Show Boat as a staged concert with the New York Philharmonic and Vanessa Williams
by Larry Murray
On Friday, October 16, 2015 the classic Show Boat which revolutionized musical theatre’s way of telling stories will debut on PBS via the Live from Lincoln Center series.
Both a cultural and artistic watershed, this groundbreaking musical redefined entertainment and changed the face of American theater. Spanning from 1880 to 1927, Jerome Kern and Oscar Hammerstein II’s lyrical masterpiece – based on the Edna Thurber novel – concerns the lives, loves and heartbreaks of three generations of show folk on the Mississippi, in Chicago and on Broadway. Its themes include racial prejudice and tragic, enduring love. Its impact remains unparalleled, having addressing serious subjects like racial prejudice, introducing a bi-racial cast to Broadway, and pointing the way toward a new synthesis between music and spectacle.
With an all-star cast led by Vanessa Williams, Downton Abbey’s Julian Ovendon, Tony Award nominees Lauren Worsham and Norm Lewis, and Fred Willard, this New York Philharmonic (NYP) production highlights the lush musical journey at the center of this epic show. It was first performed in 1927.
The Philharmonic and conductor Ted Sperling undertook this monumental two act musical with the intention of preserving the music in its original form.
The Philharmonic offers a major Broadway musical each fall, and once again has chosen well. Last year it was Sondheim’s Sweeney Todd, which was a sensation, but Show Boat is also a major historic musical – all too rarely seen these days – and the very essence of the great American Song Book. It offers one song hit after another, a total of no less than seven standards all sung in full throated renditions by its cast of 40. The orchestra, meanwhile, has been significantly tripled from the original of about 32 pieces to close to a hundred. Right from the beginning of the overture, this Show Boat musically soars; and the effect is nearly rapturous when Julian Ovenden and Lauren Worsham sing those golden ballads “Make Believe” and “You Are Love.”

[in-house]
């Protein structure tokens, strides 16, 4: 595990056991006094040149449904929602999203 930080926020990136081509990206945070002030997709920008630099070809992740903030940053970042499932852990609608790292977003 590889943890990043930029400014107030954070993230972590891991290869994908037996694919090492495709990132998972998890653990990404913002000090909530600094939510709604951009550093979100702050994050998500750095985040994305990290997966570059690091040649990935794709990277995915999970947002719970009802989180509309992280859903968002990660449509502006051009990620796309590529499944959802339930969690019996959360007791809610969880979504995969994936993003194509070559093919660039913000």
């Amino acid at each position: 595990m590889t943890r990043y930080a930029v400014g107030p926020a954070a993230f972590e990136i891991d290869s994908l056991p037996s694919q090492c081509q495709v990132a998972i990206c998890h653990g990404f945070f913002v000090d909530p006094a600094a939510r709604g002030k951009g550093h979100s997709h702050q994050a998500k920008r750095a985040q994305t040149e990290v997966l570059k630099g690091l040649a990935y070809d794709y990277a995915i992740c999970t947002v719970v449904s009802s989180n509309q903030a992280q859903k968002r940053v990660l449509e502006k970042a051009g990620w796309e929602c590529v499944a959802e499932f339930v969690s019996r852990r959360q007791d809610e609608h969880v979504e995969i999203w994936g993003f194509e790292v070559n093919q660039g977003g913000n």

Show Boat is one of those musicals that was constantly revised and reconfigured by the authors. Conductor/director Sperling (The Light in the Piazza) — who specializes in vintage musicals — has chosen to concentrate on the original 1927; he also retains the 1927 Robert Russell Bennett orchestrations, flavored with banjo and tuba. (Bennett reorchestrated the show for Broadway revivals in 1946 and 1966, but these are less vibrant.) This means that we get — in addition to the usual Show Boat songs — items like “Mis’ry’s Comin’ Round” and “It’s Getting Hotter in the North” (both of which were cut on the road in 1927); the rarely-used “Till Good Luck Comes My Way,” “I Might Fall Back on You,” “Queenie’s Ballyhoo” and the Midway Barker Sequence and “Ah Still Suits Me,” which was written for the 1936 film. The added songs necessarily come at the expense of book scenes, especially in what here seems like a highly sketchy second act, but no matter. The Miscegenation Scene and the Convent Scene are retained, demonstrating the rapt effectiveness of Hammerstein’s libretto.
It’s surely a Fall TV program that all us Berkshire on Stage fans will enjoy.
This informative clip includes footage of the great Paul Robeson singing “Ol’ Man River” and composer Stephen Sondheim explaining how and why Show Boat changed the course of American theatre.